Huawei, the crown jewel of China’s tech industry, is reeling from a financial one-two punch delivered by US chip sanctions and a campaign aimed at slashing international markets.
But with Huawei rapidly expanding into new markets and the Chinese government investing heavily to gain technological independence from the West, that leverage may not last long.
The US government has attacked Huawei for alleged espionage and ties to the state, claiming the company’s 5G wireless equipment poses a security risk. The rise of Chinese companies is seen by many in the West as linked to the power of the Chinese government and its kind of techno-authoritarianism.
Huawei’s latest financial report, released on Wednesday, shows the financial costs of the US campaign. Revenue growth slowed to 3.8 percent last year, from 19 percent in 2019; international sales fell sharply, especially in Europe.
The company’s smartphone sales have taken a big dent. Huawei was second in global shipments behind Samsung in 2019, but fell outside the top five smartphone makers by the end of 2020, according to research firm Canalys.
“The US has managed to stifle Huawei’s overall growth, but it’s doubtful that it will crush it as a global technology power,” said Peter Cowhey, dean of the School of Global Policy & Strategy at UC San Diego and a former American government. officially.
The US has banned Huawei network equipment from domestic 5G networks and has persuaded other countries, including the UK, Canada and Australia, to impose similar restrictions. Last year, the US also imposed export controls to cut off supplies of high-end chips to Huawei and advanced chip-making equipment to China, effectively crippling Huawei’s ability to make high-end smartphones.
“The supply constraints on our smartphone business have had a major impact on us and we have not been able to see a clear picture in the delivery of our smartphones,” said Ken Hu, a deputy chairman of Huawei, at a news conference at the company’s headquarters. in Shenzhen on Wednesday. “We think this is a very unfair situation for Huawei and it has caused us a lot of damage.”
Microchips are China’s Achilles heel, as it lacks the domestic capacity to create the nanoscale features found on the most advanced and powerful of these components. Chinese chip makers such as SMIC produce chips for cheaper products, including Internet-of-things devices.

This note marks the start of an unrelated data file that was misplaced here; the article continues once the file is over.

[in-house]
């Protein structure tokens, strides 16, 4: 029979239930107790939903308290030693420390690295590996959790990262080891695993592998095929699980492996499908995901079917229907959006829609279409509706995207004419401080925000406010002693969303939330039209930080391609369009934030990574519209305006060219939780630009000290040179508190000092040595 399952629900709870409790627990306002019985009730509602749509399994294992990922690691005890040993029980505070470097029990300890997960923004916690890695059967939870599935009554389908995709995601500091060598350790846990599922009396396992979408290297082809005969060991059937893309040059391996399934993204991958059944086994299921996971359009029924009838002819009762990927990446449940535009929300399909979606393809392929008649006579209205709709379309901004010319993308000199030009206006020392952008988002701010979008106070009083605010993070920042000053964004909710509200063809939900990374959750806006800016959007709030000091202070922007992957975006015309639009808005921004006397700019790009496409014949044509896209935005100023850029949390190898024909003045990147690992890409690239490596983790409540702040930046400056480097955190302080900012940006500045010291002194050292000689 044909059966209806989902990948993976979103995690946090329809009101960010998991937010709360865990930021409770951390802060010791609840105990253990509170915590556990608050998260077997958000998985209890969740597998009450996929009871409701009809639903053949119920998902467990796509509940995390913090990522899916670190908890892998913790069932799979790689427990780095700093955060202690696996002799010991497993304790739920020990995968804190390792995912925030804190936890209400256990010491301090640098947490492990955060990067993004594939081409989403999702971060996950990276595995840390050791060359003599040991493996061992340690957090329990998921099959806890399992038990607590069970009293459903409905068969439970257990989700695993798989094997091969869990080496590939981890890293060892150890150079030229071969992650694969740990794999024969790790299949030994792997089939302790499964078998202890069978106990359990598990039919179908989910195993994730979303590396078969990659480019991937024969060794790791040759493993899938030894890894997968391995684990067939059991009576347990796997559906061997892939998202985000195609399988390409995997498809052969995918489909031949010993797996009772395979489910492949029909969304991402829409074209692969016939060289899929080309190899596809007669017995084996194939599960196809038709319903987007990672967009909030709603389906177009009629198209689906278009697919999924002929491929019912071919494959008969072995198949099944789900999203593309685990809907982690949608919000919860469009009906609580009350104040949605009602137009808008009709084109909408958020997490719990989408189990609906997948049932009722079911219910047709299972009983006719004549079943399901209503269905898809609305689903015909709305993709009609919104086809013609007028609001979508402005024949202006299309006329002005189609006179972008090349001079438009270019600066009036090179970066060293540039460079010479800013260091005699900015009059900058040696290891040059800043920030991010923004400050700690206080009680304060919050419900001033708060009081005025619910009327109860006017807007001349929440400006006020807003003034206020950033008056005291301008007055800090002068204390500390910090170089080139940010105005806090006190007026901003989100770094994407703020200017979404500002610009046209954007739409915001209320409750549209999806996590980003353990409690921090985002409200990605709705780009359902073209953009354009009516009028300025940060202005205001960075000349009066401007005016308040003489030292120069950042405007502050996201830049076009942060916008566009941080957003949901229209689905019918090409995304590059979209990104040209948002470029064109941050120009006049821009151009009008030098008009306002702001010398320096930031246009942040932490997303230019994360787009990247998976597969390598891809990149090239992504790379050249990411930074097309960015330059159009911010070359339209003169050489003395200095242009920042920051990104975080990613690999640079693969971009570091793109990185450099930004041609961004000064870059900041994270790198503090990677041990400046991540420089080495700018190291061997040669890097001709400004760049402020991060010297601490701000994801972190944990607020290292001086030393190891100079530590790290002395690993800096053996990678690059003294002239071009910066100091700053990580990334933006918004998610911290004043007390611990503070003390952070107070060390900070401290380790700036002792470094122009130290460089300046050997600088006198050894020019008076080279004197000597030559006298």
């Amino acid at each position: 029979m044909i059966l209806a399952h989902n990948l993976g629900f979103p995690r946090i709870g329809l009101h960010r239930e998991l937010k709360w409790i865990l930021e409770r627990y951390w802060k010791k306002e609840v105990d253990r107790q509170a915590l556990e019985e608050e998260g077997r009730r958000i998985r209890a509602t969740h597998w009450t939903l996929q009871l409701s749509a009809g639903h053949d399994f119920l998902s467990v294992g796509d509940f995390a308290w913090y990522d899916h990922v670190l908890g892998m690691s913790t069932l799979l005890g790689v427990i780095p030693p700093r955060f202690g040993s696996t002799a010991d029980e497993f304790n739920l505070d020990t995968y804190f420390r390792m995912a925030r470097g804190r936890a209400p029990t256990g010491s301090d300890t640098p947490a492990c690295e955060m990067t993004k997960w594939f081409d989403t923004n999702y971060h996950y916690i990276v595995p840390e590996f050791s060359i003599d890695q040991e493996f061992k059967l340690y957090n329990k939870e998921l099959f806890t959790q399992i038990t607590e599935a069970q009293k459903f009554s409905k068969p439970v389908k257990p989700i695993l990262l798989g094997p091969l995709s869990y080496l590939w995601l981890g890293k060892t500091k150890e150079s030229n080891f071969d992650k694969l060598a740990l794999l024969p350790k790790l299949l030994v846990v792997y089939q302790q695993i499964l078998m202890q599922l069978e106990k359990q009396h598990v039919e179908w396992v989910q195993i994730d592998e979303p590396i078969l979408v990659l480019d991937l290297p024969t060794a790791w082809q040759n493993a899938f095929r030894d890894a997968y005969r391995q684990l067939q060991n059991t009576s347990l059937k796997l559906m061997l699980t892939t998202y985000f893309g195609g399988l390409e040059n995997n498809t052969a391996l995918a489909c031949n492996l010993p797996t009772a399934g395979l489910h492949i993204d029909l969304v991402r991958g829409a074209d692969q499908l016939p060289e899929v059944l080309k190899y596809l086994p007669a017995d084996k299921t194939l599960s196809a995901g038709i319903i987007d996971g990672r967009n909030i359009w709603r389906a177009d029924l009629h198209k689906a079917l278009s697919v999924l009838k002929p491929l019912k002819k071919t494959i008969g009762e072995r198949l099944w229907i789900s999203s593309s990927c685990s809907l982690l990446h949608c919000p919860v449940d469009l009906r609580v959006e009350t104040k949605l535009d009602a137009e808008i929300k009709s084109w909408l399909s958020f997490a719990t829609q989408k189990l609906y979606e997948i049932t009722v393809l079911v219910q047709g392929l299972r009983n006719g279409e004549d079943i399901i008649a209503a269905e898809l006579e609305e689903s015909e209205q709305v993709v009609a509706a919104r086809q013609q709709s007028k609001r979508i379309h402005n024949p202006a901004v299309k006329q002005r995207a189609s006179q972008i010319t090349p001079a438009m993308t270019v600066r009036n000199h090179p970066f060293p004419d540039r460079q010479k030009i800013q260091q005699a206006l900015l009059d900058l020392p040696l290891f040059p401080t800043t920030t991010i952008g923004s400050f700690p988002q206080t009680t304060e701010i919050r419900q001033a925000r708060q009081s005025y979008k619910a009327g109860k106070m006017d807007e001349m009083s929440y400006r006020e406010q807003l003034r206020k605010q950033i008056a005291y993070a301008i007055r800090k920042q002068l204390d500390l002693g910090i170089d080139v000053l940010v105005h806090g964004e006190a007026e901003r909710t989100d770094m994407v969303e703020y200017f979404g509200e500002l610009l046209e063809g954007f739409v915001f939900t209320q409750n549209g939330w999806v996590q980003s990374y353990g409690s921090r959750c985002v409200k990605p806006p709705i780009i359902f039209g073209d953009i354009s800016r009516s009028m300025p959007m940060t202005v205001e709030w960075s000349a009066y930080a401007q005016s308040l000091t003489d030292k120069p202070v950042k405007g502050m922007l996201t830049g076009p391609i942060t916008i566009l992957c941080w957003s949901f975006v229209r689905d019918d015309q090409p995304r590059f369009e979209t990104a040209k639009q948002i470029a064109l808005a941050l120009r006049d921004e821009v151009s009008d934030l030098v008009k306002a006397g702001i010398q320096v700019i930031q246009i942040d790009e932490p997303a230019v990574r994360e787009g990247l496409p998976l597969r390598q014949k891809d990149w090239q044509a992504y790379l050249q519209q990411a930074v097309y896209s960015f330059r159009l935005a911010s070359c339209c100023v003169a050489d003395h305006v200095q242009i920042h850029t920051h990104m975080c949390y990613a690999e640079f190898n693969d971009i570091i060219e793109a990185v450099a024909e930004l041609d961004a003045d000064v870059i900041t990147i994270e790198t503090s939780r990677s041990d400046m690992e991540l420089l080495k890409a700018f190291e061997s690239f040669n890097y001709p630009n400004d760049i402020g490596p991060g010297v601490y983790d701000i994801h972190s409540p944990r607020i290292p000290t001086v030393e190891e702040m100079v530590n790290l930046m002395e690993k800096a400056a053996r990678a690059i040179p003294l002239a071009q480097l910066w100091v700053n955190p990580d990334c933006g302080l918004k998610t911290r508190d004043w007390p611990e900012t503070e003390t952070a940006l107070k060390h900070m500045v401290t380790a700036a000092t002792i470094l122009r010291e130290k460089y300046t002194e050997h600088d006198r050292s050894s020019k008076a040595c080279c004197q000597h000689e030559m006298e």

The only companies capable of producing high-end chips today are located in Taiwan, South Korea, and the US. China has spent decades and billions building its chip-making capabilities, but the most advanced companies are still several generations behind.
Now the Chinese leaders are putting a renewed push. Beijing’s Made in China 2025 plan, announced in 2014, calls for China’s dominant position in chip-making by 2049. The country’s latest five-year plan, announced in March, calls for increased spending on research and development at 7 percent per year for the next five years, with a special focus on increasing technological independence in semiconductor manufacturing and other emerging technologies.
This week, the Chinese government also announced cuts in the import tax on raw materials for domestic companies producing high-end computer chips. This follows a wide range of tax breaks for semiconductor companies announced by the government in July 2020.
China has sufficient capital, raw materials and technical talent, and companies like Huawei, Alibaba and Baidu are able to design advanced chips. But China also lacks expertise specific to advanced chip manufacturing, as well as the highly specialized equipment needed to make the latest chips.
A report released in January by the Brookings Institution think tank concludes that China’s increasingly vibrant domestic chip industry is likely to grow at a faster pace as a result of sanctions and the increased decoupling of the US and China.
Another report, published in September 2020 by the Eurasia Group, a consultancy, suggests that the pressures China faces in making chips will encourage Chinese companies to explore new chip architectures.
Cowhey, who studies the intersection of telecommunications and governance, says Huawei’s size and scope help it break into new areas.
“Network equipment [sales] have come to a significant standstill, and it is true that the mobile phone division is in trouble,” he says. “But the growth of laptops, smartwatches and other things really speaks to the continued strength of the Internet of Things.”
An important question for policymakers in the US and other countries is how to most effectively counter the threat from Chinese technology and influence and challenge the country on important issues such as human rights.
This story originally appeared on wired.com.